House painters showed up at the wrong Atlantic Avenue address on the morning of Nov. 10. They discovered their mistake about 45 minutes later when the homeowner contacted police about two suspicious vehicles on the property. It was unclear from the police report whether they had started painting.
The “find my iPad” feature on Apple tablets was instrumental in locating a missing one on Nov. 10. A 60-year-old woman reported that the device had been stolen from her car, which was unlocked in her Fairview Lane driveway, sometime the previous evening or during the night. The iPad was tracked first to an address on Long Lane and later to a house on Bull Run. At the latter address, officers caught up with two men who had the iPad in their car, telling police that they had found it on the ground near the East Hampton train station.
Later that day, on Whooping Hollow Road, construction workers using a crane to build a retaining wall spilled cement on a 2020 Land Rover and a 2009 Jeep belonging to a neighbor. The project manager sent a crew member to clean the cement off the cars, but it had already dried.
East Hampton Village
A few kids have been loitering behind a Newtown Lane business and harassing its employees. Even after they got a talking-to by a police officer for throwing a ball through an open basement door last Thursday, they returned a couple of hours later and hurled a pumpkin at the door while shouting a racial slur.
A 35-year-old East Hampton man complained to police that someone else’s unruly dog had bitten him on the thigh on Egypt Beach last Thursday morning. He told police he wanted the incident to be documented.
On Nov. 9, police received a call about a man trying to break into a car on Railroad Avenue. According to a report, he had been wearing a dark-colored hoodie and pants and was carrying a backpack. He tried the door handle but couldn’t get in, a witness said, and then he walked toward the train station. Two officers searched the area but saw no signs of a break-in.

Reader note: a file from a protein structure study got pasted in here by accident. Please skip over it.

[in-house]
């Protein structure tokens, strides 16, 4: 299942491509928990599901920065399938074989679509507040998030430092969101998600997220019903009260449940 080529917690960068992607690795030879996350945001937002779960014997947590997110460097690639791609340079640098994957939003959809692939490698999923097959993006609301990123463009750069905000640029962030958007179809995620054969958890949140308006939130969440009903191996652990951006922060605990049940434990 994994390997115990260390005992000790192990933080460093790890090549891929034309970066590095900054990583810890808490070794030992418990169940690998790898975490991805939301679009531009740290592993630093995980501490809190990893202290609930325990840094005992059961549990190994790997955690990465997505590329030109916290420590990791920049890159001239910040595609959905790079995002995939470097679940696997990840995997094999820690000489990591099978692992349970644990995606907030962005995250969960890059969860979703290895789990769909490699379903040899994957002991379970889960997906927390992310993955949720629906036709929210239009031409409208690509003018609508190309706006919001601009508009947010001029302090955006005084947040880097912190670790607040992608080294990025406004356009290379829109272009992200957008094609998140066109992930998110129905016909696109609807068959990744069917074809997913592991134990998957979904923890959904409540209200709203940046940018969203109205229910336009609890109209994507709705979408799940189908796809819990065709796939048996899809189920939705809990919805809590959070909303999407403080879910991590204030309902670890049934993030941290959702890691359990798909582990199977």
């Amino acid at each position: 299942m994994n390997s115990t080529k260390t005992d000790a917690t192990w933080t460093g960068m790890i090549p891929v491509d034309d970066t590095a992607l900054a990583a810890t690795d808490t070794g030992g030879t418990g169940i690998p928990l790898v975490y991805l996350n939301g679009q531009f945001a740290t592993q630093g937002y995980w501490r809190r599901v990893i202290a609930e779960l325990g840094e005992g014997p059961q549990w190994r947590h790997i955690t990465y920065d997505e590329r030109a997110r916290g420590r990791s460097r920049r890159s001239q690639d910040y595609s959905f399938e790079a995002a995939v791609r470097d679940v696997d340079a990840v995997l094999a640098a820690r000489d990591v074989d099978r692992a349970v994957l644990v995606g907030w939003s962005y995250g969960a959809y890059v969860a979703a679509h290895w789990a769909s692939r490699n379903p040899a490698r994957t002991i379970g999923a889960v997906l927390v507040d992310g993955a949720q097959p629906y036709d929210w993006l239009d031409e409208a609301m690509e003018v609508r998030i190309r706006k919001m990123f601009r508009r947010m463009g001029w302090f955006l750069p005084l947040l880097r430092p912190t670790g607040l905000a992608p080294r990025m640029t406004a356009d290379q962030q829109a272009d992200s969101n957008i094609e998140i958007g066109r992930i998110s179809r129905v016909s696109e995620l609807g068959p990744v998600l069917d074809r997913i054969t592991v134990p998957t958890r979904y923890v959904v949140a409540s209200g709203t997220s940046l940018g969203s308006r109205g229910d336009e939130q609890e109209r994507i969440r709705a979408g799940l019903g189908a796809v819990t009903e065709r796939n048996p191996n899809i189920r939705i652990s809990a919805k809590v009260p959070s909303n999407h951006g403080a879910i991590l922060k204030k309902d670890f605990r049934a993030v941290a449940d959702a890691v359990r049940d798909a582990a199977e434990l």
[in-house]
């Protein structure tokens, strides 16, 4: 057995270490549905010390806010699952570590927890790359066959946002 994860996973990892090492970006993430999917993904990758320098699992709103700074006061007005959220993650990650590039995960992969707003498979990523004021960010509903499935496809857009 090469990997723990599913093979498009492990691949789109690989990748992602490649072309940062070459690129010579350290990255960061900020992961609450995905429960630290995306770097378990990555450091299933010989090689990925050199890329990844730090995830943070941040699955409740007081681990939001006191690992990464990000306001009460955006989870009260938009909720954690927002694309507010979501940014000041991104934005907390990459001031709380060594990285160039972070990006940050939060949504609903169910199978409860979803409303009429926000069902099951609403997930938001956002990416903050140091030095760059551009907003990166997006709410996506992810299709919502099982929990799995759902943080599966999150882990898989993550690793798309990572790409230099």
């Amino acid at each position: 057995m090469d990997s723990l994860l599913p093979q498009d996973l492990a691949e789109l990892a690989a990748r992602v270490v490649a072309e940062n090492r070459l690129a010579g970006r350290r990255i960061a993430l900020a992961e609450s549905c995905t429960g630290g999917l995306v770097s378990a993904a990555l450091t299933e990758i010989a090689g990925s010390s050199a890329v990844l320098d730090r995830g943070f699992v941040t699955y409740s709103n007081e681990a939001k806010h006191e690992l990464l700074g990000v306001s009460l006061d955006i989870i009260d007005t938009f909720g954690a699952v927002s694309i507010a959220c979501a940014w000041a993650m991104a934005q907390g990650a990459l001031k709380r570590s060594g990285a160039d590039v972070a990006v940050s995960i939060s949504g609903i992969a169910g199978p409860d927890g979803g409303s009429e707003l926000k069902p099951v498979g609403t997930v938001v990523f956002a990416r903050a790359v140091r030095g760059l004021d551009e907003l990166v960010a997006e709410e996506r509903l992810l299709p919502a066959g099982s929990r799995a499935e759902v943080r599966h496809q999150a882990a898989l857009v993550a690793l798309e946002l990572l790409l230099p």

Smiley faces were not such a cheerful sight on Nov. 3, when police received reports that they had been spray-painted on the back of a stop sign at Dunemere Lane and Highway Behind the Pond and on a duck-crossing sign at the David’s Lane nature trail.
A woman staying in a condo on South Emerson Avenue reported that someone in a boat was shining a spotlight into her window. The vessel was a fishing boat, and police said it was most likely unintentional, but told the woman she could contact the Coast Guard if it continued.
An officer on routine patrol on Nov. 8 shortly before 8 p.m. discovered that someone had spray-painted the word “regret” and various symbols under the bridge to North Haven. While police didn’t catch the vandal that night, two youths were seen there three days later, using cans of shaving cream to draw on the wall. According to a police report, the kids were asked to clean up the mess — along with Silly String and other trash in the area — before being released into the care of their parents.
Another criminal mischief case involving graffiti was reported in the village on Saturday. The Mashashimuet Park manager called police when he noticed spray paint on the rear side and staircase of the grandstand. He told police it most likely occurred overnight or early that morning.
In Sag Harbor, the village code prohibits construction work on holidays, but that was news to a crew working at a Concord Street house last Thursday. When informed of the rule, the workers told police they didn’t realize how much noise they were making, and they stopped what they were doing.